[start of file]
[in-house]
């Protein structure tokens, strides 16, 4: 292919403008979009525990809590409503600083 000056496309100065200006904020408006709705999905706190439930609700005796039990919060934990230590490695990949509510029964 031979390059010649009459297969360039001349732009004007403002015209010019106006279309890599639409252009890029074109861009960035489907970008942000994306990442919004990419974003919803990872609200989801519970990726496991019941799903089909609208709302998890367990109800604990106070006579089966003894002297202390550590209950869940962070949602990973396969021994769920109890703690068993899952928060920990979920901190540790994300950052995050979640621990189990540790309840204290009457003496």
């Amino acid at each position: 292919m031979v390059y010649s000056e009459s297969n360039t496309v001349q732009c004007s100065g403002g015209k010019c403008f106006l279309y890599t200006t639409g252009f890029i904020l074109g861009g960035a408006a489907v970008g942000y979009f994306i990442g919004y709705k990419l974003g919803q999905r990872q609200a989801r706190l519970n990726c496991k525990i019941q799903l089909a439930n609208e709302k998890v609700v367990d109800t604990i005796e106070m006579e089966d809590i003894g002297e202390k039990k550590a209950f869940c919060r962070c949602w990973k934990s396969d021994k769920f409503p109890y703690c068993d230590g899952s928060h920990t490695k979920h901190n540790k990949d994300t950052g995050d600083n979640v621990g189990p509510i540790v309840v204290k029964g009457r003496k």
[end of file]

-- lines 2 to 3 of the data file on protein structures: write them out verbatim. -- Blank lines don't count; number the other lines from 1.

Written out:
């Protein structure tokens, strides 16, 4: 292919403008979009525990809590409503600083 000056496309100065200006904020408006709705999905706190439930609700005796039990919060934990230590490695990949509510029964 031979390059010649009459297969360039001349732009004007403002015209010019106006279309890599639409252009890029074109861009960035489907970008942000994306990442919004990419974003919803990872609200989801519970990726496991019941799903089909609208709302998890367990109800604990106070006579089966003894002297202390550590209950869940962070949602990973396969021994769920109890703690068993899952928060920990979920901190540790994300950052995050979640621990189990540790309840204290009457003496």
């Amino acid at each position: 292919m031979v390059y010649s000056e009459s297969n360039t496309v001349q732009c004007s100065g403002g015209k010019c403008f106006l279309y890599t200006t639409g252009f890029i904020l074109g861009g960035a408006a489907v970008g942000y979009f994306i990442g919004y709705k990419l974003g919803q999905r990872q609200a989801r706190l519970n990726c496991k525990i019941q799903l089909a439930n609208e709302k998890v609700v367990d109800t604990i005796e106070m006579e089966d809590i003894g002297e202390k039990k550590a209950f869940c919060r962070c949602w990973k934990s396969d021994k769920f409503p109890y703690c068993d230590g899952s928060h920990t490695k979920h901190n540790k990949d994300t950052g995050d600083n979640v621990g189990p509510i540790v309840v204290k029964g009457r003496k």